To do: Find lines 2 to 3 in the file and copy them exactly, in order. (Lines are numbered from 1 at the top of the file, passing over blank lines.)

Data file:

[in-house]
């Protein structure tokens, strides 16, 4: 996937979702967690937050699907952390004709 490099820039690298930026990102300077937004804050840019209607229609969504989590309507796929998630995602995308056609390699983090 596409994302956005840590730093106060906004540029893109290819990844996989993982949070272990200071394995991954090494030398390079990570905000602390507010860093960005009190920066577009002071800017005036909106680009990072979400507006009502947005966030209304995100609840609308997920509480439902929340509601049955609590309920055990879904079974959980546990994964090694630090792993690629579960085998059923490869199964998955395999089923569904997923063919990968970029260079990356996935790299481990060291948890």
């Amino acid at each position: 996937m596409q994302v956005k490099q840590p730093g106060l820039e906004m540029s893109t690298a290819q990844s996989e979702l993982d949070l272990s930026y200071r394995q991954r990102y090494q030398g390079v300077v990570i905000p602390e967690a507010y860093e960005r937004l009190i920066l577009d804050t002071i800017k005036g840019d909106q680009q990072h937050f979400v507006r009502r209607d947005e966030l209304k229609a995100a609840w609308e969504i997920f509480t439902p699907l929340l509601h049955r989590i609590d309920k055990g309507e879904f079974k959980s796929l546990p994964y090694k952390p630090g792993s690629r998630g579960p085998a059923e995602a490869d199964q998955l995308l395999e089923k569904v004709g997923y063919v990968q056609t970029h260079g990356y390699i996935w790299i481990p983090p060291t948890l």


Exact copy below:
């Protein structure tokens, strides 16, 4: 996937979702967690937050699907952390004709 490099820039690298930026990102300077937004804050840019209607229609969504989590309507796929998630995602995308056609390699983090 596409994302956005840590730093106060906004540029893109290819990844996989993982949070272990200071394995991954090494030398390079990570905000602390507010860093960005009190920066577009002071800017005036909106680009990072979400507006009502947005966030209304995100609840609308997920509480439902929340509601049955609590309920055990879904079974959980546990994964090694630090792993690629579960085998059923490869199964998955395999089923569904997923063919990968970029260079990356996935790299481990060291948890």
């Amino acid at each position: 996937m596409q994302v956005k490099q840590p730093g106060l820039e906004m540029s893109t690298a290819q990844s996989e979702l993982d949070l272990s930026y200071r394995q991954r990102y090494q030398g390079v300077v990570i905000p602390e967690a507010y860093e960005r937004l009190i920066l577009d804050t002071i800017k005036g840019d909106q680009q990072h937050f979400v507006r009502r209607d947005e966030l209304k229609a995100a609840w609308e969504i997920f509480t439902p699907l929340l509601h049955r989590i609590d309920k055990g309507e879904f079974k959980s796929l546990p994964y090694k952390p630090g792993s690629r998630g579960p085998a059923e995602a490869d199964q998955l995308l395999e089923k569904v004709g997923y063919v990968q056609t970029h260079g990356y390699i996935w790299i481990p983090p060291t948890l």